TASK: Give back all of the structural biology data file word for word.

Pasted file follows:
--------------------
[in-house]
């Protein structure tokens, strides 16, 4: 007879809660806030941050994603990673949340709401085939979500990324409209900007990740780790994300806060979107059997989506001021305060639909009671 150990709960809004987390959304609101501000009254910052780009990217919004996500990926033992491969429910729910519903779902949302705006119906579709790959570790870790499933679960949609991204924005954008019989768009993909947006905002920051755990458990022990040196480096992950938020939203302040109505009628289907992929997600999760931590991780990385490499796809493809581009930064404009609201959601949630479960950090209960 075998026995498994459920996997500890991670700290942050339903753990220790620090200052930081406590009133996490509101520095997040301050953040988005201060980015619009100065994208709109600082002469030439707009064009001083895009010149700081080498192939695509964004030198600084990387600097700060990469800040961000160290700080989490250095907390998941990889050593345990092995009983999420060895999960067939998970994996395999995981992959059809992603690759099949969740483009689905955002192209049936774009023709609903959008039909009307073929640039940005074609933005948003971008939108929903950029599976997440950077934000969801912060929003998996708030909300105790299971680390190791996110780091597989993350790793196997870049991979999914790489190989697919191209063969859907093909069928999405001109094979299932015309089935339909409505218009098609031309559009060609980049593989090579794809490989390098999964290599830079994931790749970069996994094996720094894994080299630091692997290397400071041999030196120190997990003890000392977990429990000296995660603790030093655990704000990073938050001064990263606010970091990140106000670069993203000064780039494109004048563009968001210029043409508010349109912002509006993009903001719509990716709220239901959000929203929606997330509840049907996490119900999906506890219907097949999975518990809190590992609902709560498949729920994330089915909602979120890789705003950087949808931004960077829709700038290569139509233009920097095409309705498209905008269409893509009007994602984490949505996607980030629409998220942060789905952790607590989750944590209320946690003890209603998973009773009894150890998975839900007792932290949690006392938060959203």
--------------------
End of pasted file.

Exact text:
[in-house]
């Protein structure tokens, strides 16, 4: 007879809660806030941050994603990673949340709401085939979500990324409209900007990740780790994300806060979107059997989506001021305060639909009671 150990709960809004987390959304609101501000009254910052780009990217919004996500990926033992491969429910729910519903779902949302705006119906579709790959570790870790499933679960949609991204924005954008019989768009993909947006905002920051755990458990022990040196480096992950938020939203302040109505009628289907992929997600999760931590991780990385490499796809493809581009930064404009609201959601949630479960950090209960 075998026995498994459920996997500890991670700290942050339903753990220790620090200052930081406590009133996490509101520095997040301050953040988005201060980015619009100065994208709109600082002469030439707009064009001083895009010149700081080498192939695509964004030198600084990387600097700060990469800040961000160290700080989490250095907390998941990889050593345990092995009983999420060895999960067939998970994996395999995981992959059809992603690759099949969740483009689905955002192209049936774009023709609903959008039909009307073929640039940005074609933005948003971008939108929903950029599976997440950077934000969801912060929003998996708030909300105790299971680390190791996110780091597989993350790793196997870049991979999914790489190989697919191209063969859907093909069928999405001109094979299932015309089935339909409505218009098609031309559009060609980049593989090579794809490989390098999964290599830079994931790749970069996994094996720094894994080299630091692997290397400071041999030196120190997990003890000392977990429990000296995660603790030093655990704000990073938050001064990263606010970091990140106000670069993203000064780039494109004048563009968001210029043409508010349109912002509006993009903001719509990716709220239901959000929203929606997330509840049907996490119900999906506890219907097949999975518990809190590992609902709560498949729920994330089915909602979120890789705003950087949808931004960077829709700038290569139509233009920097095409309705498209905008269409893509009007994602984490949505996607980030629409998220942060789905952790607590989750944590209320946690003890209603998973009773009894150890998975839900007792932290949690006392938060959203």